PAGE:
Wednesday, Mayor Elizabeth Kautz made a case for her city, which she has helmed for almost two decades.
"I don't apologize for being proud of Burnsville," Kautz said.
If that sounds defensive, consider this. In 2009, south metro blogger Bill Roehl instigated a Why I Love to Hate Burnsville Essay Contest which garnered dozens of entries, often phrased in salty couplets. By that same token, at least two people have started feeds (see Bville compliments and BHSNiceTalk) to defend their town's oft-trod upon honor in the Twittersphere.
In her annual State of the City Address, Kautz reassured the audience: Burnsville is in excellent shape. To prove her point, Kautz offered the following:
• About 89 percent of the residents polled in the 2012 community survey rated Burnsville's quality of life good or excellent.
• The city's financial position is strong, she said. Burnsville continues to have a AAA rating from Moody's, though the credit agency did raise some concerns in its annual report. Only 3 percent of cities nationwide share a AAA rating, according to Kautz.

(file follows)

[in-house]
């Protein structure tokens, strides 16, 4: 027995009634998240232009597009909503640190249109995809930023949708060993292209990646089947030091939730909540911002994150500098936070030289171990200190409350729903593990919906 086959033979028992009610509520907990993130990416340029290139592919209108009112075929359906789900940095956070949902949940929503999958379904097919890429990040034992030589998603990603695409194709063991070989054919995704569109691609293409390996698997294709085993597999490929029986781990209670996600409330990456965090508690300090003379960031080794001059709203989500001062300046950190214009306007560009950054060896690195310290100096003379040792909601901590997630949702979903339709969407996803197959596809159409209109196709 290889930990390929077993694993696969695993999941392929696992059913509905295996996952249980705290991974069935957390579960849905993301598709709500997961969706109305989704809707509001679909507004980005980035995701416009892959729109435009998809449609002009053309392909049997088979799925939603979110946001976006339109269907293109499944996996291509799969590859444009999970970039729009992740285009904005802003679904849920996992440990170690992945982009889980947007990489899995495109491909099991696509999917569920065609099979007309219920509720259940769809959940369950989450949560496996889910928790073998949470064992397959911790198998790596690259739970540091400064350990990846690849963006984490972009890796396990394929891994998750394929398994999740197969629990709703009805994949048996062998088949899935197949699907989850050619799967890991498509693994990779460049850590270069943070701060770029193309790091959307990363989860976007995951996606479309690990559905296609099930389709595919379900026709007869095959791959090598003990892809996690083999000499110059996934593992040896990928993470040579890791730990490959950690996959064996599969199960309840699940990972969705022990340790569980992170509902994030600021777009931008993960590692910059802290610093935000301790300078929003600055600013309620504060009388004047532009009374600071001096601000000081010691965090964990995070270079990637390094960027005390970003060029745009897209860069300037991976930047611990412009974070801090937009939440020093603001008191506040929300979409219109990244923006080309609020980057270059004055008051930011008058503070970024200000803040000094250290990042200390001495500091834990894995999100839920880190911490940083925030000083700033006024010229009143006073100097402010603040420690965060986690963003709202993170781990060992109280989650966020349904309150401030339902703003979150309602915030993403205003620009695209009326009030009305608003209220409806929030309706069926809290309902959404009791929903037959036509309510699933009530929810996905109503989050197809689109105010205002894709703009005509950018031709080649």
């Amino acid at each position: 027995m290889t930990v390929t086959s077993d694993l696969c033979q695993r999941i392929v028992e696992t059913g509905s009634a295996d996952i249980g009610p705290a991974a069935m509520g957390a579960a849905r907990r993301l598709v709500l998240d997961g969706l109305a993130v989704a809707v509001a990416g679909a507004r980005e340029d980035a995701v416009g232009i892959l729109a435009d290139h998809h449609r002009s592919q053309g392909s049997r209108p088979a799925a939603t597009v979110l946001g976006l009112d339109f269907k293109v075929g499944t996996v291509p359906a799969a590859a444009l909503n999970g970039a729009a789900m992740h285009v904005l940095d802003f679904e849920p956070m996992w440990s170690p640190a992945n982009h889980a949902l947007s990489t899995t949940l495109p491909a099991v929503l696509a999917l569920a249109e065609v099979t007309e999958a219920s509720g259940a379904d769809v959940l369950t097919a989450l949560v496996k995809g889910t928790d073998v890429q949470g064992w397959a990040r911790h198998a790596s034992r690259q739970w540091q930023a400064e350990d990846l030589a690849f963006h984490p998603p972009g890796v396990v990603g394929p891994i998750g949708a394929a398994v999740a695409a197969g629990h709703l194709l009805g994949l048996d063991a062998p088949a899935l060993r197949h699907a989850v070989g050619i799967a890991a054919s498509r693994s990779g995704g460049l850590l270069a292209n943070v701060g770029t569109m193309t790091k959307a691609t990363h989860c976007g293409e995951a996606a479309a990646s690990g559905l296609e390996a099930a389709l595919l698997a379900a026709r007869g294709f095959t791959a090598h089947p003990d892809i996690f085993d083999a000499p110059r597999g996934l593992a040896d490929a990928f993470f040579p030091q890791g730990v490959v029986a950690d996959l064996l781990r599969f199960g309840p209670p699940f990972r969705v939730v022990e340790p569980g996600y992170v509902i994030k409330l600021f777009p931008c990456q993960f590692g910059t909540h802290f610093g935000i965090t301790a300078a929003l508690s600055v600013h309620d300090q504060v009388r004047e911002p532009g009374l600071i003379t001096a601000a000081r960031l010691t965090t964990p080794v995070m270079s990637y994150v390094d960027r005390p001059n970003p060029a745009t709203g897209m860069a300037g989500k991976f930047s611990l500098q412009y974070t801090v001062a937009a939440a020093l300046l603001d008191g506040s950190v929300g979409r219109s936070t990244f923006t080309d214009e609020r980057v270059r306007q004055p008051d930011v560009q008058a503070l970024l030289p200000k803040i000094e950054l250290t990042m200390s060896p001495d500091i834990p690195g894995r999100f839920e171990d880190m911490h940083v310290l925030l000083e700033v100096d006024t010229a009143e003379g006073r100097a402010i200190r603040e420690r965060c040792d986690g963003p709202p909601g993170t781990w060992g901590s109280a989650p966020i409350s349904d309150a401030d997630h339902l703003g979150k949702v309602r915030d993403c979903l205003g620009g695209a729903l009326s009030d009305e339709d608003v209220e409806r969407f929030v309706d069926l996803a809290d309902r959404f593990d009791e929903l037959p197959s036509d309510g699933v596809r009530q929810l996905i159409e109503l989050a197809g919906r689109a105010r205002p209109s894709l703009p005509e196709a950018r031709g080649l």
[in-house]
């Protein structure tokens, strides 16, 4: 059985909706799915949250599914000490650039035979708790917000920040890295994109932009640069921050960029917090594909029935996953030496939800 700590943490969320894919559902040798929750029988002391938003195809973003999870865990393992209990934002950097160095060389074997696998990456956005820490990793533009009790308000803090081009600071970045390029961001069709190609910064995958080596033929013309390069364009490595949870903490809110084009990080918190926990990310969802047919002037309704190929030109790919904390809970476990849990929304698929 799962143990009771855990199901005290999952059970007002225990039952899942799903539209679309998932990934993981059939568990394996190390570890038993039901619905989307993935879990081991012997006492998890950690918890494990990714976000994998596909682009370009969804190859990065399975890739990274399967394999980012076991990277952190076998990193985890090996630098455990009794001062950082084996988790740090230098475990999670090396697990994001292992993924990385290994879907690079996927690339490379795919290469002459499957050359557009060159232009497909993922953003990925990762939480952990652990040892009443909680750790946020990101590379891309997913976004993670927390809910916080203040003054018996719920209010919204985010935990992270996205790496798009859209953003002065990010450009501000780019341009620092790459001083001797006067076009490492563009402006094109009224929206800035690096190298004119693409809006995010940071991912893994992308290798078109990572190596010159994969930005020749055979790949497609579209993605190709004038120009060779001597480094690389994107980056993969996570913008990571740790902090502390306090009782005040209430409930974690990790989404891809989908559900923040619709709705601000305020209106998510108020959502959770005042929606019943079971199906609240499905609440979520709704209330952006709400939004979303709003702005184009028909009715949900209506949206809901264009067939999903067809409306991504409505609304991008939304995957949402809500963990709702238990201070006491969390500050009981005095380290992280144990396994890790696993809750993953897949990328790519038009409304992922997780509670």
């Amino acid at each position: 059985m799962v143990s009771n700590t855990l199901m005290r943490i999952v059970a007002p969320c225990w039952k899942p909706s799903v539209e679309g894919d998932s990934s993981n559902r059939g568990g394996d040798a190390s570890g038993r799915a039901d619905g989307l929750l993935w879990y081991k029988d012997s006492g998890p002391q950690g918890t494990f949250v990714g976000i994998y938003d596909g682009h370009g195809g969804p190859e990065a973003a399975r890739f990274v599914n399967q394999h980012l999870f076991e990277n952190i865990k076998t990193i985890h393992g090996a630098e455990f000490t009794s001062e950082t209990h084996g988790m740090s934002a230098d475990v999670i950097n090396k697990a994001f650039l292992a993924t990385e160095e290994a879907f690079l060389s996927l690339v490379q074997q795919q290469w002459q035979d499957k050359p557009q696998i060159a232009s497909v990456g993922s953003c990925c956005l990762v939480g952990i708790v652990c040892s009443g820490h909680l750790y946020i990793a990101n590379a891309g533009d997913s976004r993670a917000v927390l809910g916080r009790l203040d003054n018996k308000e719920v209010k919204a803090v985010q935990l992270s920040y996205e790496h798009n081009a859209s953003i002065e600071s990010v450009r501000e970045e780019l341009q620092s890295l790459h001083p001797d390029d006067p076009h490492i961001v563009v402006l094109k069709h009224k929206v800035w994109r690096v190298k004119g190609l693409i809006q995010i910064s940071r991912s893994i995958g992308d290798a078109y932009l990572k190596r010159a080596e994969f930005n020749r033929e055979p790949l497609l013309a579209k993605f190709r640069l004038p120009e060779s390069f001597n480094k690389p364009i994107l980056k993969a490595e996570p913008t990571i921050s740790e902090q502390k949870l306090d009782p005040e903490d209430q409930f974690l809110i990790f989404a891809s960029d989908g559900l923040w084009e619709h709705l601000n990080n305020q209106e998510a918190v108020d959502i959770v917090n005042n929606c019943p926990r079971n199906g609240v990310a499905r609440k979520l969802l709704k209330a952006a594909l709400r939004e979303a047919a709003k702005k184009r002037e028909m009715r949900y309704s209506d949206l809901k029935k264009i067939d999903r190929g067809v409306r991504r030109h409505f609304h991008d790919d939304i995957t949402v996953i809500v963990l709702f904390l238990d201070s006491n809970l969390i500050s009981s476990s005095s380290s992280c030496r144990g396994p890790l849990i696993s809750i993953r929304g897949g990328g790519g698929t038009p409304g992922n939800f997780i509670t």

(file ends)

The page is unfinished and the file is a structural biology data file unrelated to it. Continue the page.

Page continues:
"These are the same critical factors that a well-run business might boast," Kautz told the audience.
• In addition to the city government's own financial stability, the local economy has proved viable as well, she said.
"Despite a lethargy national economy Burnsville has fared remarkably well. We have only 5 percent unemployment, below both state and national rates," Kautz said, adding that 47 new businesses called Burnsville home in 2012.
• Kautz did acknowledge some of Burnsville's rough parts, but added that the city is taking steps to correct these deficiencies.
"It is no secret Burnsville has a lot of rental property and no secret that those have not been maintained property in a way that is simply unacceptable," Kautz said, perhaps referring to a recent bout with the owners of Country Village, an apartment complex that had to be temporarily shuttered due to code violations. "We cannot be a first-rate city with third-rate rental properties."
Kautz then said that henceforth the city would conduct annual inspections of all rentals, with harsher penalties for those who don't comply.
• In parting, she praised the myriad non-profits, businesses, volunteers and government workers who contribute to civic life.
"The theme of this address has centered on working together and partnership that is what has made Burnsville so successful. We need to continue to work together," Kautz said. "We have great assets and we need to share them. We have a bright future."
- To see the address in its entirety, click here.
- To see .